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Reviews » DVD Video Reviews » Metalocalypse: Season Three
Metalocalypse: Season Three
Warner Bros. // Unrated // November 9, 2010
List Price: $29.98 [Buy now and save at Amazon]
Review by Ian Jane | posted December 4, 2010 | E-mail the Author
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C O N T E N T
V I D E O
A U D I O
E X T R A S
R E P L A Y
A D V I C E
Highly Recommended
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The Series:

If you're not already aware, Adult Swim's Metalocalypse follows the exploits of Dethklok, the Earth's most popular heavy metal band. This band is so popular that they've become one of the largest economies in the world. They fly around in a gigantic metal helicopter and employ thousands of hooded minions, dubbed 'the Klokateers,' to cater to their every whim while lounging around their compound, Mordhaus. When they're not delivering huge concerts to thousands upon thousands of fans who are willing to put their lives at risk or recording the most brutal albums in history, they're generally hanging around playing video games, relaxing in the hot tub together, or drinking.

The band is made up of five members: vocalist and lyrical genius Nathan Explosion (voiced by co-creator and co-writer Brendon Small), second fastest guitar player in the world Toki Wartooth (voiced by co-creator and co-writer Tommy Blacha), the hateful bass player William Murderface (Blacha), fastest guitar player in the world Skwisgaar Skwigelf (Small), and former 'Snakes N Barrels' member Pickles the drummer (Small). Each band member has his own unique personality, whether it be Murderface's penchant for war and women hating, Toki's love of coke snorting clowns, Skwisgaar's holier-than-thou attitude and incredibly condescending manners, Pickle's penchant for booze and drugs or Nathan's love of all things brutal. Individually, they are strong, but as Dethklok, they are unstoppable!

So powerful are they that a covert group made up of powerful military types like General Krosier (Victor Brandt), Senator Stampington (Mark Hamill) and Vater Orlaag (Malcolm McDowell) have joined together to monitor Dethklok's every move. They know that if they don't periodically interfere that the band will become even more powerful than they already are and seeing as they're already the seventh strongest economy on the planet, they don't want that, particularly as it looks more and more like Dethklok could very well bring about the end of the world - and in this third season, they come pretty close!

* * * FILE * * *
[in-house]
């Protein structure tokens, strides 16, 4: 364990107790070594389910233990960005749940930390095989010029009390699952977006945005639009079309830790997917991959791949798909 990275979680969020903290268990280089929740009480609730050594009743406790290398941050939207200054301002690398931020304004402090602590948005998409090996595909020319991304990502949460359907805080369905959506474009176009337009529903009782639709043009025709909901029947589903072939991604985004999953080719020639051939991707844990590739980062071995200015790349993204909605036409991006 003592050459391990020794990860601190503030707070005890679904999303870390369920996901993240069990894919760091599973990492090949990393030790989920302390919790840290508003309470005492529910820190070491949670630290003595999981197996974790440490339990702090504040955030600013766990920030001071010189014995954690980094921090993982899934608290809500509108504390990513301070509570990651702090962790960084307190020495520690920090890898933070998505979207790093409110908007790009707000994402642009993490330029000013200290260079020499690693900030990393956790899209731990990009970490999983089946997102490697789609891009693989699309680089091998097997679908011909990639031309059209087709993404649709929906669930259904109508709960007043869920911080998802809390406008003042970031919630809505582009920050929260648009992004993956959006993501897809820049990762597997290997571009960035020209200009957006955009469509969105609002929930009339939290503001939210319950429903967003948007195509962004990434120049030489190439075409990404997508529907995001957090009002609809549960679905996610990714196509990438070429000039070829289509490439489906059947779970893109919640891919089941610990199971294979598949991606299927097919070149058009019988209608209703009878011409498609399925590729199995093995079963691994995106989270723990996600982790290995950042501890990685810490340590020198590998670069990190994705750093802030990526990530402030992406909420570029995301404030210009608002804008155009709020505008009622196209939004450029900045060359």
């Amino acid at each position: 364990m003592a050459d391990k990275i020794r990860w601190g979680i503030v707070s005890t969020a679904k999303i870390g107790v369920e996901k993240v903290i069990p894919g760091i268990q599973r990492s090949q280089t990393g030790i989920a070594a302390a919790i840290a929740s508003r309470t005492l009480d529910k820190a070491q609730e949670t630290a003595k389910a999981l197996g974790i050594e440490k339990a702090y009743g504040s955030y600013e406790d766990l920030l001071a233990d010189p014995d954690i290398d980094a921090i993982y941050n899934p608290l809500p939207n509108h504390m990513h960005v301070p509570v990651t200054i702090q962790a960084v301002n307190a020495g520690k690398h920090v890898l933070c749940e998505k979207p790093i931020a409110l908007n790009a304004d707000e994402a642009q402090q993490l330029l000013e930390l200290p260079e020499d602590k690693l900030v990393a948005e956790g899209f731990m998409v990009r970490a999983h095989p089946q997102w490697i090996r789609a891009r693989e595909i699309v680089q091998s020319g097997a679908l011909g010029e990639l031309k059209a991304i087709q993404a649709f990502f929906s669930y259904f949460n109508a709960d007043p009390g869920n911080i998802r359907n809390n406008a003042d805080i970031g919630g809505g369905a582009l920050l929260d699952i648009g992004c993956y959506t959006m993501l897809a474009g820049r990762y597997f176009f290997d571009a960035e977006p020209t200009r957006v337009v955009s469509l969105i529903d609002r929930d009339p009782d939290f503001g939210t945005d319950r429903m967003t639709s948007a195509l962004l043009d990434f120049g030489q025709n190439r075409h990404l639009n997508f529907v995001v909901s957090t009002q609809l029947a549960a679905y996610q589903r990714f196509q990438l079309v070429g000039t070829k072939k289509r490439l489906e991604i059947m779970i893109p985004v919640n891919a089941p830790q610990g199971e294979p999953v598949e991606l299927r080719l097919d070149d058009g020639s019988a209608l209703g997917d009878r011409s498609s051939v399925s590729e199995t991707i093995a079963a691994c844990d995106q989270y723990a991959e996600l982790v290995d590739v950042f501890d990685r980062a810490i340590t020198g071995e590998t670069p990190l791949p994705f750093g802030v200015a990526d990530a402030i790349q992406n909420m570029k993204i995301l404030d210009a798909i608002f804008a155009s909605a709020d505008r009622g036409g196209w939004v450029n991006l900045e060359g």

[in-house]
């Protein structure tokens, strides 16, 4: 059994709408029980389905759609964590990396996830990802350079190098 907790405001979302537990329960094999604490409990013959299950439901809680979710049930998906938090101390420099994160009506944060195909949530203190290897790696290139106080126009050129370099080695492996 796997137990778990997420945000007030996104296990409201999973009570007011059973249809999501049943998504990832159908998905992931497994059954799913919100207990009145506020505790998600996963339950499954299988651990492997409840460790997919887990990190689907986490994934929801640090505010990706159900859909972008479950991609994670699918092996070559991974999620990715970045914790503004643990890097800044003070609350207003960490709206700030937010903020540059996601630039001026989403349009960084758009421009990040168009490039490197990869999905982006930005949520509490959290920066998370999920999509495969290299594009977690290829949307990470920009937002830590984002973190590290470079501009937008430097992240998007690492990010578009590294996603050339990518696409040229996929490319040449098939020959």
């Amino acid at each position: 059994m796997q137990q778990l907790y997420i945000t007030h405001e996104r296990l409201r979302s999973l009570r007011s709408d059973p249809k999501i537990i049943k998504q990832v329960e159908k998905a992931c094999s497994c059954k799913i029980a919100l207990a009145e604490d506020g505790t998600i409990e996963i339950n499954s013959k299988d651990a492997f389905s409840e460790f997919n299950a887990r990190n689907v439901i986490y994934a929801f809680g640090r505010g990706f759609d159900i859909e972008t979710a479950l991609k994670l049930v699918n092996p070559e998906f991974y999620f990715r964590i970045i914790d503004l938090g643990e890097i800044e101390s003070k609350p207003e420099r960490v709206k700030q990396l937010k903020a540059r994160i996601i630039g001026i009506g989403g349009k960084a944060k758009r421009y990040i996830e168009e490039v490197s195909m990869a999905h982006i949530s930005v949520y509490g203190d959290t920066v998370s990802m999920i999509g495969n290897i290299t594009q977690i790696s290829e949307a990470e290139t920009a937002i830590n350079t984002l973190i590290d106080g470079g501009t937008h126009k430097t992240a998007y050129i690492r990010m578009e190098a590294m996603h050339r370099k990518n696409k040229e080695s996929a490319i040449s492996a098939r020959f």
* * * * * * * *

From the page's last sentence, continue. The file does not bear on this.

The episodes in this set, which make up the complete third season of the show, are presented in the following order:

Disc One:

Renovationklok: The season opener begins where season two left off. The band's manger, Charles Offdensen, is missing and the band has no idea how to manage themselves or how to take caer of their own finances. They wind up spending all of their money which puts them at the mercy of a vindictive record label manager.

Tributeklok: After Murderface makes a few big PR blunders, the band decide to get back to their roots and so they collectively replace the members of Thunderhorse, a Dethklok tribute band, and get back to life as 'regular jackoffs.'

Dethhealth: The band has a near death experience when they play a pro-pet-neutering show that causes them to reevaluate their lifestyle and try to get into better shape despite their collective hatred and distrust of doctors and dentists. Toki, meanwhile, adopts a kitty cat, Pickles is diagnosed with a terminal illness, and the band insists everyone around them refer to dying and mortality is 'hamburger time' because it's happier.

Dethmas: Murderface decides that he's going to get his own Christmas Special on TV even if the rest of the band want nothing to do with it. It all goes downhill when the band members' mothers show up and get drunk and horny and when Toki finds Dr. Rockso working as a mall Santa.

Fertilityklok: Toki is getting tired of all the sluts in his life and so he decides to use a matchmaking service to set him up with the perfect mate that he can take on dates and start a family with. While all of this is going on, Murderface finds himself in a desperate attempt to sleep with more women than Skwisgaar, the band's resident Romeo.

Disc Two:

Dethsiduals: Murderface and Toki decide to sue the other three band members for residuals even though they don't actually do any of the songwriting. This causes tension between the two sides as Murderface and Toki become increasingly more desperate to contribute to the band's writing process.

Fatherklok: Skwisgaar never knew who his father was and so when his mother calls him to tell him she's found his father, he returns to Sweden and quits the band despite the fact that Murderface is trying to be a father figure to him so that he can sleep with Skwisgaar's mother. Other band members work on their father related issues too, except Nathan, whose dad was awesome.

Rehabklok: Since Pickles can't hold his liquor and crashed the hover drum set, the band see him as a liability and send him to rehab and while he's gone, replace him with a hard partying drum machine that eventually holds the band hostage and threatens to blow them up. With his sobriety hanging in the balance, Pickles must rescue his band mates, even if he is mad that they replaced him.

Dethzazz: Dr. Rockso has hit a new low so Toki decides to help him get his old band, Zazz Blammymatazz, back together and winds up spending the band's vacation fund to host their reunion show. With their vacation on the line the band decides to help Toki make sure that this happens and that they make their money back, so they set out to find the fourteen year old girl who broke Rockso's heart back in 1980.